[LMB] Things I Don't Like In Movies [OT:] (was: cardboard characters)

PAT MATHEWS mathews55 at msn.com
Fri, 20 Aug 2004 06:39:06 -0600

>From: "Padget, Scott R" <scott.r.padget at boeing.com>
>Reply-To: lois-bujold at lists.herald.co.uk
>To: "Bujold Mailing List (E-mail)" <lois-bujold at lists.herald.co.uk>
>Subject: [LMB] Things I Don't Like In Movies [OT:] (was: cardboard  
>Date: Thu, 19 Aug 2004 17:21:50 -0500
>Marna nominates for the "what I really don't like in movies" award 
> > Mission Impossible II.
> >
> > You can't do that with a motorcycle.
> >
> > And by "that?" I mean, "any of that".
>That sort of thing doesn't particularly bother me, in the context of that
>genre (i.e., "action movie").
>Partly, I'm sure, it's because I personally don't know *squat* about
>edge-of-the-envelope driving (in general--and that goes triple for
>motorcycles).  I figure most of the "heroic driving" I see in movies is
>impossible--it certainly would be for *me*, at least.  (Lane changes on the
>Houston freeway system in the afternoon rush hour is challenging *enough*,
>thank you very much! <g>)
>But another sizeable part of my unruffled feathers is that "impossibly
>heroic driving" is one of the standard tropes of the action movie genre.
>I'd be way more upset by stuff like that if it happened without warning in
>the midst of a movie in some other genre whose conventions did not include
>this (an Agatha Christie-style mystery, for instance).
>Similarly, I'm not especially bothered by magic systems in heroic fantasy
>that bear no resemblance to any real-world magical system, or spacecraft
>that make noise and maneuver like WWII fighter planes in most SF, or serial
>killers who deliberately and systematically leave clues in that subgenre of 
>mystery/thriller typified by _The Bone Collector_--because these genres 
>their standard tropes that we're just Supposed To Suspend Disbelief About.
>It bothers me more when such things happen in a book or movie which 
>to be of a genre which does not normally allow such things, or when it's 
>in a way which violates the usual conventions.  This is why I'm unimpressed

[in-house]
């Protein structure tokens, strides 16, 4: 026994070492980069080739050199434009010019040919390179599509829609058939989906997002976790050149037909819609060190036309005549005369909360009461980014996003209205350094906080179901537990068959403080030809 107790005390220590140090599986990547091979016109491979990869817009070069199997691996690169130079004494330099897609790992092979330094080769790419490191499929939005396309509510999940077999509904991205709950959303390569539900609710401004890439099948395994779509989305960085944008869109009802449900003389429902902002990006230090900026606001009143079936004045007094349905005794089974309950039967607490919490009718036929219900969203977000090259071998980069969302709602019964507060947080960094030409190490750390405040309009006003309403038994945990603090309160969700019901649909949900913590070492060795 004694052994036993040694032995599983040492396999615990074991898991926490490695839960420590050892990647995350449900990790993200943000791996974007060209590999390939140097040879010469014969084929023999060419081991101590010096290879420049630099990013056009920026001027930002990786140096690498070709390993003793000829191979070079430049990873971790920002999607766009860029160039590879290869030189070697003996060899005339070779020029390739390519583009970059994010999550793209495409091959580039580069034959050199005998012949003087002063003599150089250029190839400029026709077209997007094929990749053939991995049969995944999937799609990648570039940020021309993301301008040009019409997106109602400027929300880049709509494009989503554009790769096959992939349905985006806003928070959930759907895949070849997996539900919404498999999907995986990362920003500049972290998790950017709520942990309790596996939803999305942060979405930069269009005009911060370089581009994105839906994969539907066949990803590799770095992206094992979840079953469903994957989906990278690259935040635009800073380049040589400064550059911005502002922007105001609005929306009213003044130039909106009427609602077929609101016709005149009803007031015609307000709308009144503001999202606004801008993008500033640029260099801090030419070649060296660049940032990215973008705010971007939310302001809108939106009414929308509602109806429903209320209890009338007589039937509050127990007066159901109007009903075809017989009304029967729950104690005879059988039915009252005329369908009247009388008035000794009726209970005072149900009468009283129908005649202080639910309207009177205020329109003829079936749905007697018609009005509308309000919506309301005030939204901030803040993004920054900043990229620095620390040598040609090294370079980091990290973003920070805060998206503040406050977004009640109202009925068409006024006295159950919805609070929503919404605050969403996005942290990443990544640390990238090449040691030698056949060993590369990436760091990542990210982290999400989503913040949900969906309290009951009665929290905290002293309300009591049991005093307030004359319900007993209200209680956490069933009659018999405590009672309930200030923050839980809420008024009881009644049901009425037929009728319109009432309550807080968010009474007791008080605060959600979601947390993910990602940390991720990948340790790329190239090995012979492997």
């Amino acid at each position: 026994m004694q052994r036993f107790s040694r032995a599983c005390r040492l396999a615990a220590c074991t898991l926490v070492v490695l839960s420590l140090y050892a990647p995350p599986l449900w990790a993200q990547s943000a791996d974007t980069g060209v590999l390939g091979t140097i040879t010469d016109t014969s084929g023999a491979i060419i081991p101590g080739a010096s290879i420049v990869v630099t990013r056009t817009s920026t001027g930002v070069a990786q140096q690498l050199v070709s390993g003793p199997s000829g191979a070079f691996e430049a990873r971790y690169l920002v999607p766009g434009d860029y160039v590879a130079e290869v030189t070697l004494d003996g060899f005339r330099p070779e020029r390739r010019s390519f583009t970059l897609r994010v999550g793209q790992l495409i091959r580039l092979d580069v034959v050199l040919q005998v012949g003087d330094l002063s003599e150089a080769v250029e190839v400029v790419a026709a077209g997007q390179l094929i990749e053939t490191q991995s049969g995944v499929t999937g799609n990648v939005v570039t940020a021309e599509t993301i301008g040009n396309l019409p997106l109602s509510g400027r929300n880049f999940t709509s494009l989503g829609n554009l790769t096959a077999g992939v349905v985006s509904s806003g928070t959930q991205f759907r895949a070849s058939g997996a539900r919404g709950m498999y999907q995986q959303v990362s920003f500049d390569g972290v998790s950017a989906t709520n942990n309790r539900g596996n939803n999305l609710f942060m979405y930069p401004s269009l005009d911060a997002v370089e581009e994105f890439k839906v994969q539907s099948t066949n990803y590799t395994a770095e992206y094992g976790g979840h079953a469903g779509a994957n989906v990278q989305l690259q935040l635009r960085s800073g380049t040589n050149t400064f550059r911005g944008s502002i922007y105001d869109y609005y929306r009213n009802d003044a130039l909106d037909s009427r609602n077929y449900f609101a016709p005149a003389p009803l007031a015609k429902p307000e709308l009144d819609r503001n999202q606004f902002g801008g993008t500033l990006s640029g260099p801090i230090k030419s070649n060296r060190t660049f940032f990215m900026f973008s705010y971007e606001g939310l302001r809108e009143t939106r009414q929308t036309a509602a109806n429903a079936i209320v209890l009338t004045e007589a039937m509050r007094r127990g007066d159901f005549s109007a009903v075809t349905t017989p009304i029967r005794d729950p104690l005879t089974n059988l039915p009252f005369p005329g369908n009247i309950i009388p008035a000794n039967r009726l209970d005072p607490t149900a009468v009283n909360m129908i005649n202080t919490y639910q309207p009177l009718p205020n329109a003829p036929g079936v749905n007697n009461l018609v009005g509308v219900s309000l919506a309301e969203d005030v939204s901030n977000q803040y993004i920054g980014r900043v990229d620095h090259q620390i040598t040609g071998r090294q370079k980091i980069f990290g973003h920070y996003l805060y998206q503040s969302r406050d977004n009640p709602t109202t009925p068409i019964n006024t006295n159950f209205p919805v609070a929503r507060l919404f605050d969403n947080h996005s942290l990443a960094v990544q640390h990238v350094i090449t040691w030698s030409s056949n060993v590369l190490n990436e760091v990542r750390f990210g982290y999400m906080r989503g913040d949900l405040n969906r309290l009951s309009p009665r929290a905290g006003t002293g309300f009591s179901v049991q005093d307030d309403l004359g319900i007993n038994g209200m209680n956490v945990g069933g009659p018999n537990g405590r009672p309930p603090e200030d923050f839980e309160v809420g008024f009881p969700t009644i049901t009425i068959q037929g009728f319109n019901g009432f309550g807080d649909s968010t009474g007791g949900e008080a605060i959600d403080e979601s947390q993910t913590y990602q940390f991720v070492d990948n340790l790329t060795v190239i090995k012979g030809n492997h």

>by a lot of "cross-genre" work in general--and especially SF, fantasies, 
>mysteries written by people from outside those realms.  These fields have
>*lots* of different (and not always mutually compatible) sets of standard
>tropes, with skilled authors who can use a few phrases to show an 
>reader exactly which (if any) sets of tropes to expect.  But many of the
>"outside" authors don't understand those tropes and their conventional use,
>and thus violate them with no warning and for no apparent reason.
>Nobody can do those things on a motorcycle in the real world.  The SNAG
>boyfriend in a "chick flick"[1] better not be able to do them, either.  (In
>fact, *he* probably can't drive a motorcycle at all, though The Bad-Boy
>Rogue With A Checquered Past in the same movie probably can drive them.
>He'd still better not do Impossible Action Movie Riding, though.)  If a top
>field agent in an action flick can, OTOH--*shrug*, he's an *action hero*.
>Conversely, the field agent's informer/contact who works as a waitress in a
>coffee shop can't afford the apartment in _Friends_, whereas I can accept
>that apartment with the sketchiest of explanations in a TV series that's
>basically a "chick flick comedy".
>Similarly, I have no beef with the plethora of remarkably humanoid "aliens"
>flying banked coordinated turns in Star Wars etc.; but I'd be very
>disappointed if such elements appeared in a work of SF that otherwise used
>the tropes of "hard SF".
>But that's just me.  YMMV, and all that.
>Pilot Padget--who has spent way too many words on this

That's OK, Pilot. I found it both interesting and informative.

>[1]  Apologies to anyone offended by this admittedly-sexist term.  I don't
>mean it as a disparagement of that type of movie any more than do the many
>safely-female types I know who use the phrase.  It's simply a widely-known
>shorthand identifier of a specific genre with defined tropes, and I don't
>know any *other* equally-recognizable shorthand identifier for the genre.
>If there is some other preferred nomenclature, please let me know.

Hey - you should hear what us chicks call certain sorts of movies and 
literature aimed at the sort of obnoxious young male who seems to want lots 
of blood & gore and lots of unclothed, adoring women. A hint - it RHYMES 
with 'chick'-flick.

Pat, amused.
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